Shell on Thursday became the latest oil major to report first-quarter earnings above expectations and announced additional share repurchases of $4 billion.
Shell booked adjusted earnings of $9.6 billion for the first quarter of 2023, well above expectations of $8 billion. The profit was slightly down from the Q4 earnings of $9.8 billion but above the $9.1 billion for the same period last year, when oil and gas prices surged following the Russian invasion of Ukraine in February 2022.
The Q1 2023 adjusted earnings were driven by “strong trading and optimisation margins for gas and power due to continued price volatility primarily in European and American markets,” Shell said.
Shell plc Chief Executive Officer, Wael Sawan, commented,
“In Q1 Shell delivered strong results and robust operational performance, against a backdrop of ongoing volatility, while continuing to provide vital supplies of secure energy.”
“We will commence a $4 billion share buyback programme for the next three months as part of our commitment to deliver attractive shareholder returns.”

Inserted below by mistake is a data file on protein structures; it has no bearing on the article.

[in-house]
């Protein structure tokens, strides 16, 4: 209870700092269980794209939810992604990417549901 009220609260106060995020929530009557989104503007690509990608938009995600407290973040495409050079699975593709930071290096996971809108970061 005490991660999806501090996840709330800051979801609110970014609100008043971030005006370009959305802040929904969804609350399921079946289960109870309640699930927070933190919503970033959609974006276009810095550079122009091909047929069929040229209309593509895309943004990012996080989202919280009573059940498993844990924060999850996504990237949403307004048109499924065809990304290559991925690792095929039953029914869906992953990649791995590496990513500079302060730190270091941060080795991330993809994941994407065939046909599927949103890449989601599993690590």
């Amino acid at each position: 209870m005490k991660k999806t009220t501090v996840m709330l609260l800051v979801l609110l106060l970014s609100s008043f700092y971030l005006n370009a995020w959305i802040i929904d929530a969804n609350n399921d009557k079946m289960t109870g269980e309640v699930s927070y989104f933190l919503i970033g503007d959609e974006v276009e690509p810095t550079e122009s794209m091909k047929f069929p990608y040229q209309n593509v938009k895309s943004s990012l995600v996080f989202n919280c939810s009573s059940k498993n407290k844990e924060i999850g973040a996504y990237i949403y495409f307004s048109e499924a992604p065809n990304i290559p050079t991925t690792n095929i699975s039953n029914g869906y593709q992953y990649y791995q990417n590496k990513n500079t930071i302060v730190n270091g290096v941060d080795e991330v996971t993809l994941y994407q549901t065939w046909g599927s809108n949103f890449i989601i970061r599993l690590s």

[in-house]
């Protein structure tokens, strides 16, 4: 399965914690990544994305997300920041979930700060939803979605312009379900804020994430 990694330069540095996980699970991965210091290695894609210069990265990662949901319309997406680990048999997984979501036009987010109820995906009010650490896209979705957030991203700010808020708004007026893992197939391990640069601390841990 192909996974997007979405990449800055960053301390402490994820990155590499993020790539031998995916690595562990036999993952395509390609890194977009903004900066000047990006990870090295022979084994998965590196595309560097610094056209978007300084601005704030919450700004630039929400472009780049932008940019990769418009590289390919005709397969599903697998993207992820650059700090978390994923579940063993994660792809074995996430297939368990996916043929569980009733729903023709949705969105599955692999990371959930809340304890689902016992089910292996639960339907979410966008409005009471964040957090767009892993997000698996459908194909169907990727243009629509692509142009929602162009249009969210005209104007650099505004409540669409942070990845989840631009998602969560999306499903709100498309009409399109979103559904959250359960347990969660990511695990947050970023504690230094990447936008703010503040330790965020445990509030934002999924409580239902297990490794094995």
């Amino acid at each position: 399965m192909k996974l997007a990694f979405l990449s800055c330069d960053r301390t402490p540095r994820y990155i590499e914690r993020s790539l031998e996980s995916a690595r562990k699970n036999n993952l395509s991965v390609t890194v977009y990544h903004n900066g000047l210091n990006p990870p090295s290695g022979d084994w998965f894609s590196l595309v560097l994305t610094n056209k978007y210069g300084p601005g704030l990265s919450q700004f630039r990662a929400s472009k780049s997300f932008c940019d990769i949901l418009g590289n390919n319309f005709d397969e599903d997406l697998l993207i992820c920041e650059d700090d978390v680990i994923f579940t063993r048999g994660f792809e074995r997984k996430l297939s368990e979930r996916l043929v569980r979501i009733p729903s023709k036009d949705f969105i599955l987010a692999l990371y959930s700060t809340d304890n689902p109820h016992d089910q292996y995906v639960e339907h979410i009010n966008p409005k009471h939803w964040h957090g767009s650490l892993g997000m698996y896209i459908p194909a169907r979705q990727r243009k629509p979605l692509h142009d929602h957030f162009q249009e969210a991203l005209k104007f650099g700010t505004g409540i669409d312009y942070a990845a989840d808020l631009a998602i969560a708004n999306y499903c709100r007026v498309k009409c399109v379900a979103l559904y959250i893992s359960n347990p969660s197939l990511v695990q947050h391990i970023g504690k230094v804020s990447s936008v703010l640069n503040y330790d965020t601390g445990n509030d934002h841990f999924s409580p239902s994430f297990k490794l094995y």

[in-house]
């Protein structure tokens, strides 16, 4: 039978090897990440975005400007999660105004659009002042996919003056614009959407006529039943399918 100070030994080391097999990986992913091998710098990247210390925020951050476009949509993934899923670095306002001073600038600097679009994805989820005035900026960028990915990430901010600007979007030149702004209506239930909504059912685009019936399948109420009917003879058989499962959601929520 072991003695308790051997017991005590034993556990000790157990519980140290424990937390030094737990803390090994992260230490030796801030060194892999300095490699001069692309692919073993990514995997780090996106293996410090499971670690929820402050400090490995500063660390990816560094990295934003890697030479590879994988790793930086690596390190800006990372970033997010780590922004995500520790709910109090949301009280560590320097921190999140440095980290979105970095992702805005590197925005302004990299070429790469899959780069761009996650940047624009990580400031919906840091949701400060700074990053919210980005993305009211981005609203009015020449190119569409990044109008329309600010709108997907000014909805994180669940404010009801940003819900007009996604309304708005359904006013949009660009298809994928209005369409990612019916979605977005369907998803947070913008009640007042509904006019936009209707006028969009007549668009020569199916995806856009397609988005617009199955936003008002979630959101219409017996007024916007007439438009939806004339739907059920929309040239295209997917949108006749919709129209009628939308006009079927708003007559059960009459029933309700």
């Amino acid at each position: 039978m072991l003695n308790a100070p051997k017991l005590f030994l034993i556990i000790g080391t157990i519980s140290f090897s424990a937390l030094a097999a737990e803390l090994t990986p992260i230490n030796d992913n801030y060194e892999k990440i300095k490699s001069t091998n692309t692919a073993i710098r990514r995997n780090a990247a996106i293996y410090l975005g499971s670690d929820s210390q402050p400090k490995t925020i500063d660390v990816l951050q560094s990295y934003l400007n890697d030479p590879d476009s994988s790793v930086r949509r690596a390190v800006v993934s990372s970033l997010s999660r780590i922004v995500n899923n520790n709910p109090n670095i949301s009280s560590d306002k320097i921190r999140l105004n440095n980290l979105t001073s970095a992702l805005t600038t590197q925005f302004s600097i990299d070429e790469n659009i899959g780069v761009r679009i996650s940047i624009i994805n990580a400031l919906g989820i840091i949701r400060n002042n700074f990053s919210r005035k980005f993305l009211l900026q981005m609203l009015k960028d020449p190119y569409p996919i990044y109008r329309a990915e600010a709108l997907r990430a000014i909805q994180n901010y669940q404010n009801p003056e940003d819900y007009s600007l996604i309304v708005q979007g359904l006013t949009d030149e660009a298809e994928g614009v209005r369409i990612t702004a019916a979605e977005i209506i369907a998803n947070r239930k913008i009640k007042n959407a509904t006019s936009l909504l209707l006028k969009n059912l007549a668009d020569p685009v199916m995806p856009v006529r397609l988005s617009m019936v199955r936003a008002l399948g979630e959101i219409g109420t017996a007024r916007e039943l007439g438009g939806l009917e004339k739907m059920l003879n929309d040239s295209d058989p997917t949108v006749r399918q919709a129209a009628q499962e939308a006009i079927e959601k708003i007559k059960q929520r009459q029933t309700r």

The new share buyback, expected to be completed by the Q2 2023 results announcement, would bring total shareholder distributions to around $12 billion for the first half of 2023, Shell said.
“While it was widely expected that today’s Q1 profits would see a modest slowdown, they have come in much better than expected at $9.6bn, only a modest decline from Q4’s $9.8bn, on revenues of $86.96bn,” Michael Hewson, chief market analyst at CMC Markets, said, commenting on Shell’s bumper Q1 profits.
After the Q1 results were released, shares in Shell surged by 3% at opening on the London Stock Exchange.
All other European majors, including BP, TotalEnergies, and Equinor, have also reported strong earnings from trading and marketing of crude oil, oil products, and natural gas.
Despite the decline in oil and gas prices between January and March this year, all of Big Oil, including U.S. supermajors ExxonMobil and Chevron, reported first-quarter earnings beating analyst estimates, thanks to higher production, strong trading results, and still relatively high refining margins.
By Tsvetana Paraskova for Oilprice.com
More Top Reads From Oilprice.com:
- IMF: Saudi Arabia Needs Oil Prices At $80.90 To Balance Budget
- Why Shale Frackers Should Be In A Strong Position In 2023
- OPEC’s April Production Falls: Survey